What Constitutes "Appropriate Care" for Low Back Pain? Point-of-Care Clinical Indicators From Guideline Evidence and Experts (the STANDING Collaboration Project)

Louise K. Wiles, Peter D. Hibbert, Jacqueline H. Stephens, Charlotte Molloy, Chris G. Maher, Rachelle Buchbinder, G. Lorimer Moseley, Peter B. O'Sullivan, Ivan Lin, Andrew M. Briggs, Helen Slater, Ian A. Harris, Stephen Jan, Andrew Dwyer, Kieran Fallon, Malcolm Hogg, Kal Fried, Chris Needs, Petrina Casey, Roya DabestaniDebra Kay, Jeffrey Braithwaite, William B. Runciman

Research output: Contribution to journalArticlepeer-review

11 Citations (Scopus)


Study Design. Multiround wiki-based Delphi expert panel survey. 

Objective. To provide proof of concept for an alternative method for creating sets of nationally-agreed point-of-care clinical indicators, and obtain consensus among end-user groups on ''appropriate care'' for the assessment, diagnosis, and acute, and ongoing care of people with low back pain (LBP). 

Summary of Background Data. The provision of inappropriate and low value care for LBP is a significant healthcare and societal burden. Vague clinical practice guideline (CPG) recommendations can be difficult to apply and measure in real world clinical practice, and a likely barrier to ''appropriate care.''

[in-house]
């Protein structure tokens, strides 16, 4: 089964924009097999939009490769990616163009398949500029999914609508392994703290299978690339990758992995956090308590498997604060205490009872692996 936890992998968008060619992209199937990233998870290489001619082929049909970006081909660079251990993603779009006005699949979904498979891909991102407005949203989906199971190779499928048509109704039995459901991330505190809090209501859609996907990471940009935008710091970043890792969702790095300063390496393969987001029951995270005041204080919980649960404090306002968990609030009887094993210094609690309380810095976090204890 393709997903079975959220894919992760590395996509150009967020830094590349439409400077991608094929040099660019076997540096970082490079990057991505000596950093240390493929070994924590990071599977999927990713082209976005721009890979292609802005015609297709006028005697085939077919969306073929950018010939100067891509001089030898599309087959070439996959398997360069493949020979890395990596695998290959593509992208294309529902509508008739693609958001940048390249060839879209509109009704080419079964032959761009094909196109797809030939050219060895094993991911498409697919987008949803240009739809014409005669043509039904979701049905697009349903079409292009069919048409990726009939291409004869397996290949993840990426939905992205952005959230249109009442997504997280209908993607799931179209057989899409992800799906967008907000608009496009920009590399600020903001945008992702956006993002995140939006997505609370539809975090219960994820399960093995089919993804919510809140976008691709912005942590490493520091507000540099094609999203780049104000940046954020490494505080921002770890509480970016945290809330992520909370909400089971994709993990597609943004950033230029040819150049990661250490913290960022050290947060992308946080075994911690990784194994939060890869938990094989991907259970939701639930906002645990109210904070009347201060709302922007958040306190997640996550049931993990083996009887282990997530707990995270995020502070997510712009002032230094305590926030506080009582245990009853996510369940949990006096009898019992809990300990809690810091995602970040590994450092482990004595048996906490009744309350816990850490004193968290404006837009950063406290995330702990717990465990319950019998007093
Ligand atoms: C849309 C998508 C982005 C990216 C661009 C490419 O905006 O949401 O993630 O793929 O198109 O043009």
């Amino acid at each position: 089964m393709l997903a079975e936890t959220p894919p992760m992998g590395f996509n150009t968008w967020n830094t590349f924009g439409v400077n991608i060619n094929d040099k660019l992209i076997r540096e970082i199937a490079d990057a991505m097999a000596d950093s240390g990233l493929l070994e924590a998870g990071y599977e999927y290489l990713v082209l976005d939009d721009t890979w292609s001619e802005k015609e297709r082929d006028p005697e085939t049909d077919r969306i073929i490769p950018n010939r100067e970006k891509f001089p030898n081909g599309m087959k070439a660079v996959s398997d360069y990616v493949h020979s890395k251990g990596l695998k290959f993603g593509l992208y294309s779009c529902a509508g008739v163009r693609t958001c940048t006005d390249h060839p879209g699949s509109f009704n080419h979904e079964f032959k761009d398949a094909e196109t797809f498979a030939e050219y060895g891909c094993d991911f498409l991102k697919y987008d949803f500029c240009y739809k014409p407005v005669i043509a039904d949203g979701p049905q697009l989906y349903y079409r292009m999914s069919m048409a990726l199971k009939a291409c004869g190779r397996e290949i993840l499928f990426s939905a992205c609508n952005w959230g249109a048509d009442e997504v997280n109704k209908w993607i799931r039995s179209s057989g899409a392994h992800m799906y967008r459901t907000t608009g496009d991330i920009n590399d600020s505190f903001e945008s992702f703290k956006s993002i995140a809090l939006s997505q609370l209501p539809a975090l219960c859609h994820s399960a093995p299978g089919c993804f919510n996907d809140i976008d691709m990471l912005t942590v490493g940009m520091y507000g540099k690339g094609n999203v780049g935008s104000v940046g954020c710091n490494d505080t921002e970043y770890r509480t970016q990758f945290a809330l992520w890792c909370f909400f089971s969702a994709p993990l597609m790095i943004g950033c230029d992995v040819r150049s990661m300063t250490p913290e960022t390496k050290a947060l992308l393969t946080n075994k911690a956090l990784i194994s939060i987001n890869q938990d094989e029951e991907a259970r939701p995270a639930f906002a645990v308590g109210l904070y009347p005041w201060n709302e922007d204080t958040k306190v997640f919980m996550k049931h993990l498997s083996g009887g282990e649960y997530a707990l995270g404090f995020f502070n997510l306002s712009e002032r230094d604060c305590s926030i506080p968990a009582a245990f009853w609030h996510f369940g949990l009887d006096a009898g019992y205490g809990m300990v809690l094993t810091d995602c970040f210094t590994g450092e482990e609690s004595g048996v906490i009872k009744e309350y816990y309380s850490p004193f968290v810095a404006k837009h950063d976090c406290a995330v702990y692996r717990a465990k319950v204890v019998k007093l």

Methods. Draft ''appropriate care'' clinical indicators for LBP were derived from CPG recommendations published between 2011 and 2017. Included CPGs were independently appraised by two reviewers using the Appraisal of Guidelines for Research and Evaluation instrument. Headed by a Clinical Champion, a 20-member Expert Panel reviewed and commented on the draft indicators over a three-round modified e-Delphi process using a collaborative online wiki. At the conclusion of each review round, the research team and the Clinical Champion synthesized and responded to experts' comments and incorporated feedback into the next iteration of the draft indicators. 

Results. From seven CPGs and six qualitative meta-syntheses, 299 recommendations and themes were used to draft 42 ''appropriateness'' indicators. In total, 17 experts reviewed these indicators over 18 months. The final set of 27 indicators comprised screening and diagnostic processes (n ¼ 8), assessment (n ¼ 3), acute (n ¼ 5), and ongoing care (n ¼ 9), and two which crossed the acute-ongoing care continuum. Most indicators were geared toward recommended care (n ¼ 21, 78%), with the remainder focused on care to be avoided. 

Conclusion. These 27 LBP clinical indicators can be used by healthcare consumers, clinicians, researchers, policy makers/funders, and insurers to guide and monitor the provision of ''appropriate care'' for LBP.

Original languageEnglish
Pages (from-to)879-891
Number of pages13
Issue number12
Publication statusPublished - 15 Jun 2022


  • Delphi technique
  • clinical
  • consensus
  • consumer
  • decision support
  • delivery of health care
  • health information
  • low back pain
  • medicine
  • point-of-care systems
  • practice guideline
  • standards of care


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